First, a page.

"to prove to ourselves and to the world "that our effete veneer was not as deep "as our dislike of interference, "that undisciplined though we might be, "we were a match for Hitler's dogma-fed youth." These German airmen were trained in the Hitler Youth, and indoctrinated with the idea of revenge. They believed they were the elite. Their leader, Goering, was the regime's most popular figure. A man of luxurious tastes, Goering had set up his campaign headquarters in the Paris Ritz. He had promised Hitler that he needed only five days to obliterate the Royal Air Force and open the way for the Wehrmacht to invade Britain. The Luftwaffe had some big advantages. It had all the French airfields, with their installations and equipment. Its pilots were well-trained. Like Adolf Galland, with his trademark cigar, who had fought against the Republicans in Spain. Or Werner Molders, an ace from the Battle of France. He was one of the pilots who had been shot down, taken prisoner and then returned to the Germans. He led a Luftwaffe fighter wing in the Battle of Britain. Taking off from airfields in occupied France, the Germans attacked Channel convoys, harbours...

and airfields in southern England. They shot down over 1000 British aircraft but they lost almost 1600. The RAF pilots held out. They gave everything they had. Churchill said Never in the field of human conflict to so few. was so much owed by so many to postpone the invasion. Hitler decided This was his first real setback. He decided to change his tactics. He said their cities have been destroyed." "The British will surrender when from daylight raids on airfields German bombers switched to night raids on British cities. there was an air raid on London. Every night of the Blitz, Coventry was devastated. a fatal miscalculation by Hitler, But this change of targets was had been at breaking point. because the RAF The cities suffered, but the change of targets relieved the pressure on the RAF. SOMBRE MUSIC The British people endured it all. They dug shelters in their back gardens. They slept in the Underground and went to work the next day. They never lost their confidence or their sense of humour. Churchill broadcast to the French # Roll out the barrel, # we'll have a barrel of fun. # DARK MUSIC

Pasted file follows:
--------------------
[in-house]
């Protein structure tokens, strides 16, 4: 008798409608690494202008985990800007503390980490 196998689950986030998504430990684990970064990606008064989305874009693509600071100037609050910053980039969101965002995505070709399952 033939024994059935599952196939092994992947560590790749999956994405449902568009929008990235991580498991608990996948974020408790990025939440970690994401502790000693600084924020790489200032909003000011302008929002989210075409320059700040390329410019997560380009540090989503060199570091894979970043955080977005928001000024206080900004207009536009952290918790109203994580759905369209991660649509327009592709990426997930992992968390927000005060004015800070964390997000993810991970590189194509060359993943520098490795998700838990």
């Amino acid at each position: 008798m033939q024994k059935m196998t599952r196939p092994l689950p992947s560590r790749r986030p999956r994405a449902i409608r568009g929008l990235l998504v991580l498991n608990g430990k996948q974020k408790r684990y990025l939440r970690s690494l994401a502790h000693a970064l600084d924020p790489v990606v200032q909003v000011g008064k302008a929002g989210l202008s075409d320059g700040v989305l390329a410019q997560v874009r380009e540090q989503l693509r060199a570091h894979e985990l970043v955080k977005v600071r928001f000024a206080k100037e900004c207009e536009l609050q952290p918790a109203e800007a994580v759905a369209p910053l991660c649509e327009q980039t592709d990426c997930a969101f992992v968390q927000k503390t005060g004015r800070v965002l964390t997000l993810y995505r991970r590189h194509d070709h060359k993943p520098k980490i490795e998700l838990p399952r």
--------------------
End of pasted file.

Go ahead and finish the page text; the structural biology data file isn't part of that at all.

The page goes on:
Hitler was exasperated. Looking back in 1945, "a Jew-ridden, half-American drunkard". And it was on the Jews that he vented his spite. the day of Yom Kippur, On the 12th of October, 1940, was built to seal it off. A three-metre wall DARK DRAMATIC MUSIC would hold almost 500,000 Jews - By 1941, the Warsaw Ghetto men, women, children, and old people. hunger, and disease. They suffered terribly from poverty, his chalet in the Bavarian Alps, Hitler returned to the Berghof, for the Christmas of 1940. His mistress Eva Braun filmed him of Nazi dignitaries. surrounded by the children up his sleeve, another big gamble. Hitler had another plan fresh "living space" in the East. His mission now was to conquer He had allied himself with Stalin the better to attack him later on. compelled him to move quickly, His failure to take Britain on America to enter the war. before Churchill could prevail The greatest shock of the war was still to come. DRAMATIC MUSIC Captions (c) SBS Australia 2011